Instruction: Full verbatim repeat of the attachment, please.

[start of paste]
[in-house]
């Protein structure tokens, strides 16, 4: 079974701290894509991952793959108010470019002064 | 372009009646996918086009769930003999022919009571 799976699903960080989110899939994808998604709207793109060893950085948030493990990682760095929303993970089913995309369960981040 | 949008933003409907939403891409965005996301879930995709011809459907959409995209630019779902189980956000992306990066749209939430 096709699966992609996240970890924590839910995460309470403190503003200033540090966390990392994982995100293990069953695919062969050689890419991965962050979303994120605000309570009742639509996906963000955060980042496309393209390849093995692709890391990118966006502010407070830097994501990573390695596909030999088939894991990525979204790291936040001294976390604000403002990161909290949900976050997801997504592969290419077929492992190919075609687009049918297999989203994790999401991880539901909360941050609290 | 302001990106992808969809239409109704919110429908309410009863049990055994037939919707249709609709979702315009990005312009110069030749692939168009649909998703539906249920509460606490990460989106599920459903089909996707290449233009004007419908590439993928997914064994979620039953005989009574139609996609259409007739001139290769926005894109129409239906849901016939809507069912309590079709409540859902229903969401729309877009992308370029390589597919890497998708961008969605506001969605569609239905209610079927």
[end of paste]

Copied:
[in-house]
């Protein structure tokens, strides 16, 4: 079974701290894509991952793959108010470019002064 | 372009009646996918086009769930003999022919009571 799976699903960080989110899939994808998604709207793109060893950085948030493990990682760095929303993970089913995309369960981040 | 949008933003409907939403891409965005996301879930995709011809459907959409995209630019779902189980956000992306990066749209939430 096709699966992609996240970890924590839910995460309470403190503003200033540090966390990392994982995100293990069953695919062969050689890419991965962050979303994120605000309570009742639509996906963000955060980042496309393209390849093995692709890391990118966006502010407070830097994501990573390695596909030999088939894991990525979204790291936040001294976390604000403002990161909290949900976050997801997504592969290419077929492992190919075609687009049918297999989203994790999401991880539901909360941050609290 | 302001990106992808969809239409109704919110429908309410009863049990055994037939919707249709609709979702315009990005312009110069030749692939168009649909998703539906249920509460606490990460989106599920459903089909996707290449233009004007419908590439993928997914064994979620039953005989009574139609996609259409007739001139290769926005894109129409239906849901016939809507069912309590079709409540859902229903969401729309877009992308370029390589597919890497998708961008969605506001969605569609239905209610079927």